Aggie writers, check out 'Cow
Math' if you're stumped for a QI class
December 5, 2008 | Utah State requires that students
complete a Quantitative Intensive course to graduate.
I found this appalling because I am completely lost
when it comes to math. Math 1050 was a nightmare, and
I don't like to talk about my social statistics disaster.
Have you ever noticed that there seems to be a pattern
in people who are good at writing, and therefore deficient
when it comes to math? If you are like me and have found
that your talents lie more with writing than calculations,
I have an excellent solution. I was at a loss as to
which class I ought to torture myself with. Then I discovered
through my good friend a class which not only would
keep me from failing, but had practical applications
as well: Applied Agricultural Computations!
I am not at all familiar with the agriculture college,
but this course was a pleasant alternative to the other
options. I signed up for it immediately with my friend
and although we had to drive to the Caine dairy farm,
it was worth every drop of gas.
When teachers say that the complicated mind-numbing
equation you're learning will help you if you're ever
stranded on a desert island, you lose any interest in
actually paying attention to what they're saying. This
course shows every application the formulas being taught
are used for. From calculating feed rations to genotypic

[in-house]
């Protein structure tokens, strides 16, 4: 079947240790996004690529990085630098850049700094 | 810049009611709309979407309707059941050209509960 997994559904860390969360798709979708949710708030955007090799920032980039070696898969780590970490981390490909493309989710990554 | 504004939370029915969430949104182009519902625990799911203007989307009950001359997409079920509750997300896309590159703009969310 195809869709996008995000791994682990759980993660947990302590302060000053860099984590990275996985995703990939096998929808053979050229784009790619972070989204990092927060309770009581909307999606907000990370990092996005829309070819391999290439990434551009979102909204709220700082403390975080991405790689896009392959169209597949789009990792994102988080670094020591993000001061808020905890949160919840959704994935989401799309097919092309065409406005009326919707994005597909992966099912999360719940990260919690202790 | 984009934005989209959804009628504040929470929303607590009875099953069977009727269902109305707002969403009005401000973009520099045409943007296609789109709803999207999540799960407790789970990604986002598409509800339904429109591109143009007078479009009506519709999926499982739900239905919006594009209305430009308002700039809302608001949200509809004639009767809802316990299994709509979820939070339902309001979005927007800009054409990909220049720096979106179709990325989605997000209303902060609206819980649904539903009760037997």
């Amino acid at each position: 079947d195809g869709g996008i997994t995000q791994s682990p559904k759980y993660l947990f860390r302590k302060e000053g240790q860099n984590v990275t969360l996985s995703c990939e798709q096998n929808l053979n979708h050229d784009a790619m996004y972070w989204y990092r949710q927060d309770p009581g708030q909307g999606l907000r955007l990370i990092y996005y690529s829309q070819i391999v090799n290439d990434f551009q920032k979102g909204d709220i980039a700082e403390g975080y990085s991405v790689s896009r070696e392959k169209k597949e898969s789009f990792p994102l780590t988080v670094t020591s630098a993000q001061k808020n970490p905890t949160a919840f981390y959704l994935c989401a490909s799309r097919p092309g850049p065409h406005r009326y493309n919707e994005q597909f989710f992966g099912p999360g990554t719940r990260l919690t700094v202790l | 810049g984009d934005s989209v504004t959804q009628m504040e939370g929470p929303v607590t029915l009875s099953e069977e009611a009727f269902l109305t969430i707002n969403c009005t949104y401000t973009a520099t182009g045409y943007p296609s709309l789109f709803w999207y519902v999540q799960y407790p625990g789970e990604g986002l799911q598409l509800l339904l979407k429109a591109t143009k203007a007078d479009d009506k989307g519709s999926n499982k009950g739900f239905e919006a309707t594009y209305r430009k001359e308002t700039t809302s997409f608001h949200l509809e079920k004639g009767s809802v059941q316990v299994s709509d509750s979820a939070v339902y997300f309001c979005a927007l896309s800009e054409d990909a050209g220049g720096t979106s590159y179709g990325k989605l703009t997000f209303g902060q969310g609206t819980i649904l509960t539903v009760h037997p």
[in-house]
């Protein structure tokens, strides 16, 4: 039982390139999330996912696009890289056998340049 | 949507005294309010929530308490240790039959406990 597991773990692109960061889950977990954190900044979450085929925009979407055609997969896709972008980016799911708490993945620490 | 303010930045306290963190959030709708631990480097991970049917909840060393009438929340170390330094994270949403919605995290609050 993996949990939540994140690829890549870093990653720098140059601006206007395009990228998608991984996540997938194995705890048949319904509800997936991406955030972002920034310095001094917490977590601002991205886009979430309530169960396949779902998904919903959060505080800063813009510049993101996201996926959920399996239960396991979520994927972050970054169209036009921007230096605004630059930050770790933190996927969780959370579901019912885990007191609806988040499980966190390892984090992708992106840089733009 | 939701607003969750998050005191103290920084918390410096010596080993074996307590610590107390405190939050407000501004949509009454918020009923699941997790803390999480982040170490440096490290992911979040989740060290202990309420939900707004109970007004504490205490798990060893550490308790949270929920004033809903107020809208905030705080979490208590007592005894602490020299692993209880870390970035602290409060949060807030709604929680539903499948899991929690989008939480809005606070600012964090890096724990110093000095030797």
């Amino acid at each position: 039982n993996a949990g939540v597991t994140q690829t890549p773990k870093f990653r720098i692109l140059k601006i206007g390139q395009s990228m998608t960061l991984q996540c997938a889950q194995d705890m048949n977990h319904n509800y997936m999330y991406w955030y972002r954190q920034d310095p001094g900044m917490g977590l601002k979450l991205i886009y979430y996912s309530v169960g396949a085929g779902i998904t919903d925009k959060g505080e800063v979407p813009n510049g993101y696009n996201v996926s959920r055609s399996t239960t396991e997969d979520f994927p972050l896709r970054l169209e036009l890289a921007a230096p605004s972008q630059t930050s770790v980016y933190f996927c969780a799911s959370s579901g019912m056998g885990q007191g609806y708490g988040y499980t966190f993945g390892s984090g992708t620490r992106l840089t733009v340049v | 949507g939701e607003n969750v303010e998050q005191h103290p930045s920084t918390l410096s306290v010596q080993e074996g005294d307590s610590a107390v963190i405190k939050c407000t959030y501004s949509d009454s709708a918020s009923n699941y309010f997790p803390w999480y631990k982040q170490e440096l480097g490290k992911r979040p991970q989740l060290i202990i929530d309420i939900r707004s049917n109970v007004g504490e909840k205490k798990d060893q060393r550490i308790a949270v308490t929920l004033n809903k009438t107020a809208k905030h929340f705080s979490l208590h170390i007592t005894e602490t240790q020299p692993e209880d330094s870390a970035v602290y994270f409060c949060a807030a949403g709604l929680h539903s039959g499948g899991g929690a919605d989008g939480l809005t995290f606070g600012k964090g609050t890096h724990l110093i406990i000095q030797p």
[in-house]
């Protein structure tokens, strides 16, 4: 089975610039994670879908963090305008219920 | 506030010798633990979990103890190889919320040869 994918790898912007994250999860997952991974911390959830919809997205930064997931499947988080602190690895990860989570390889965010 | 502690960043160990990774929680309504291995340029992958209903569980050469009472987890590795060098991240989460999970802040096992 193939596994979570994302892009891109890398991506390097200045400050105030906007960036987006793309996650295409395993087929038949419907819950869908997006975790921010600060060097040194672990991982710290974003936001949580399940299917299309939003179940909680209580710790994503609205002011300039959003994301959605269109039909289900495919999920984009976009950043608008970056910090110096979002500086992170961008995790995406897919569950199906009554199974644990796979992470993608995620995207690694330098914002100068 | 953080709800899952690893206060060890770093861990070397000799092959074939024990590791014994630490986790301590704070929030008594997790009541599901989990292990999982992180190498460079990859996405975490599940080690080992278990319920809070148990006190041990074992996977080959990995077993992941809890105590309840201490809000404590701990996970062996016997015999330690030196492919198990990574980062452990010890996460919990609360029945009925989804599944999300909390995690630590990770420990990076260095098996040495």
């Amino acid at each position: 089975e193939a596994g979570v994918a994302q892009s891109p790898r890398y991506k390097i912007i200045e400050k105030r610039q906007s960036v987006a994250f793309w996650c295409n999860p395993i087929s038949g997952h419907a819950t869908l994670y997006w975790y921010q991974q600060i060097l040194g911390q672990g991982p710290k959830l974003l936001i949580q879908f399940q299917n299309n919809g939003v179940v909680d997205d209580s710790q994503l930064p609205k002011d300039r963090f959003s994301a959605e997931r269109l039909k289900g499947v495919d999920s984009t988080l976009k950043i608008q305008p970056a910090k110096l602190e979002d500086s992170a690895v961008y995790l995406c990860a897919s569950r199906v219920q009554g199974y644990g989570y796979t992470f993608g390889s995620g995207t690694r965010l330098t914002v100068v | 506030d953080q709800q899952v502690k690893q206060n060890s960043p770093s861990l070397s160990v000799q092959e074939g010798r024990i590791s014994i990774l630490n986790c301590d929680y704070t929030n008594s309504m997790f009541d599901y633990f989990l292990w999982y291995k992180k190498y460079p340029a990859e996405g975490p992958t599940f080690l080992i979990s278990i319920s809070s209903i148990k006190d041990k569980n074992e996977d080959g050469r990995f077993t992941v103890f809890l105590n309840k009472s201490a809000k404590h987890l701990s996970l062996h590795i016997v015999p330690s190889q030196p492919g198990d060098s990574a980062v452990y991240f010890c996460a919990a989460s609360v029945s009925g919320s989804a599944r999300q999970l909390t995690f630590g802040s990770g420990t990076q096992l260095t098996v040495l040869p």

frequencies, all the problems make sense and have examples
to go with them.
The teacher is Justin Jenson, who with his knowledge
of dairy farming and the material used to calculate
expenses and farm management, creates easy understanding
of the material. Math classes seem to have a huge number
of problems and are usually repetitive. The assignments
in ADVS 1250 are not excessive and the text is only
$10! Jenson makes sure you feel well prepared for the
exams and only uses the material used in class. The
pros far outweigh the cons in all aspects of the class.
After having completed the class I have come out with
more than an understanding of math and basic facts.
I understand more about what goes into managing a farm,
dairy or not, what feeds are high in crude protein,
which companies give you real 2 percent milk, etc. Even
though it is not in my major, it's better than having
a class preparing me for a desert island.